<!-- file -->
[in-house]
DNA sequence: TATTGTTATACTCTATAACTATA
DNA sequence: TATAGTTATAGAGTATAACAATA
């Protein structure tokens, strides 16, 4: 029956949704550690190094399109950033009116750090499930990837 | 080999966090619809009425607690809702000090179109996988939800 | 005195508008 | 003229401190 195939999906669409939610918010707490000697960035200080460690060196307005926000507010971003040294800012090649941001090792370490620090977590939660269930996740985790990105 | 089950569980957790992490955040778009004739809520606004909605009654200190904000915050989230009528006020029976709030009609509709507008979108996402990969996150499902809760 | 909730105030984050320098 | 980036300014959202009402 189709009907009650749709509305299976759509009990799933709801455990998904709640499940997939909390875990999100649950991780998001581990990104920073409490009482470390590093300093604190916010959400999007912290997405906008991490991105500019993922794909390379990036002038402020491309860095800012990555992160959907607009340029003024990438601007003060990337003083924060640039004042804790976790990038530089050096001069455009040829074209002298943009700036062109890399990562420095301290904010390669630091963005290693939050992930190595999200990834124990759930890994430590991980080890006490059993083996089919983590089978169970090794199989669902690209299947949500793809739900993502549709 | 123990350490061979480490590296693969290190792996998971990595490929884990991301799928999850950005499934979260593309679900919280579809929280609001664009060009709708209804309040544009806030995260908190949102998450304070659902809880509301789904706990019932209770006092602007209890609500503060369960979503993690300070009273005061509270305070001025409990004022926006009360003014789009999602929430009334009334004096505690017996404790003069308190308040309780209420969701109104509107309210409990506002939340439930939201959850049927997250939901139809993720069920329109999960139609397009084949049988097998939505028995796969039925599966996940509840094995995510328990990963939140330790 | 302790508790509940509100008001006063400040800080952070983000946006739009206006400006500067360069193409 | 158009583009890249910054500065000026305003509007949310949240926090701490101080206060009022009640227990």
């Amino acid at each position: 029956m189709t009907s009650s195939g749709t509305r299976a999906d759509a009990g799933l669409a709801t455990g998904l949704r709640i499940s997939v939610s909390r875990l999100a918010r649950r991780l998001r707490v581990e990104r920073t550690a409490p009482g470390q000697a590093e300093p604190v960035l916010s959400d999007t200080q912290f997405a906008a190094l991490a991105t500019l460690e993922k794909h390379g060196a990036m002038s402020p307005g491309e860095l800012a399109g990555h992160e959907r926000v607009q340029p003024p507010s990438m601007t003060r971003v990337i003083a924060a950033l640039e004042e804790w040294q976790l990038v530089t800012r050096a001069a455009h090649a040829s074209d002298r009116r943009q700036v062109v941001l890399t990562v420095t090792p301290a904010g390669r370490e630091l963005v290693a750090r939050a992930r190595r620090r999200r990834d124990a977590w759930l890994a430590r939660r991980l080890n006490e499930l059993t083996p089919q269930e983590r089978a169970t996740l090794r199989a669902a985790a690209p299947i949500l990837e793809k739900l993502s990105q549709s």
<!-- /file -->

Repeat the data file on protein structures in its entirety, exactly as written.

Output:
[in-house]
DNA sequence: TATTGTTATACTCTATAACTATA
DNA sequence: TATAGTTATAGAGTATAACAATA
């Protein structure tokens, strides 16, 4: 029956949704550690190094399109950033009116750090499930990837 | 080999966090619809009425607690809702000090179109996988939800 | 005195508008 | 003229401190 195939999906669409939610918010707490000697960035200080460690060196307005926000507010971003040294800012090649941001090792370490620090977590939660269930996740985790990105 | 089950569980957790992490955040778009004739809520606004909605009654200190904000915050989230009528006020029976709030009609509709507008979108996402990969996150499902809760 | 909730105030984050320098 | 980036300014959202009402 189709009907009650749709509305299976759509009990799933709801455990998904709640499940997939909390875990999100649950991780998001581990990104920073409490009482470390590093300093604190916010959400999007912290997405906008991490991105500019993922794909390379990036002038402020491309860095800012990555992160959907607009340029003024990438601007003060990337003083924060640039004042804790976790990038530089050096001069455009040829074209002298943009700036062109890399990562420095301290904010390669630091963005290693939050992930190595999200990834124990759930890994430590991980080890006490059993083996089919983590089978169970090794199989669902690209299947949500793809739900993502549709 | 123990350490061979480490590296693969290190792996998971990595490929884990991301799928999850950005499934979260593309679900919280579809929280609001664009060009709708209804309040544009806030995260908190949102998450304070659902809880509301789904706990019932209770006092602007209890609500503060369960979503993690300070009273005061509270305070001025409990004022926006009360003014789009999602929430009334009334004096505690017996404790003069308190308040309780209420969701109104509107309210409990506002939340439930939201959850049927997250939901139809993720069920329109999960139609397009084949049988097998939505028995796969039925599966996940509840094995995510328990990963939140330790 | 302790508790509940509100008001006063400040800080952070983000946006739009206006400006500067360069193409 | 158009583009890249910054500065000026305003509007949310949240926090701490101080206060009022009640227990």
């Amino acid at each position: 029956m189709t009907s009650s195939g749709t509305r299976a999906d759509a009990g799933l669409a709801t455990g998904l949704r709640i499940s997939v939610s909390r875990l999100a918010r649950r991780l998001r707490v581990e990104r920073t550690a409490p009482g470390q000697a590093e300093p604190v960035l916010s959400d999007t200080q912290f997405a906008a190094l991490a991105t500019l460690e993922k794909h390379g060196a990036m002038s402020p307005g491309e860095l800012a399109g990555h992160e959907r926000v607009q340029p003024p507010s990438m601007t003060r971003v990337i003083a924060a950033l640039e004042e804790w040294q976790l990038v530089t800012r050096a001069a455009h090649a040829s074209d002298r009116r943009q700036v062109v941001l890399t990562v420095t090792p301290a904010g390669r370490e630091l963005v290693a750090r939050a992930r190595r620090r999200r990834d124990a977590w759930l890994a430590r939660r991980l080890n006490e499930l059993t083996p089919q269930e983590r089978a169970t996740l090794r199989a669902a985790a690209p299947i949500l990837e793809k739900l993502s990105q549709s």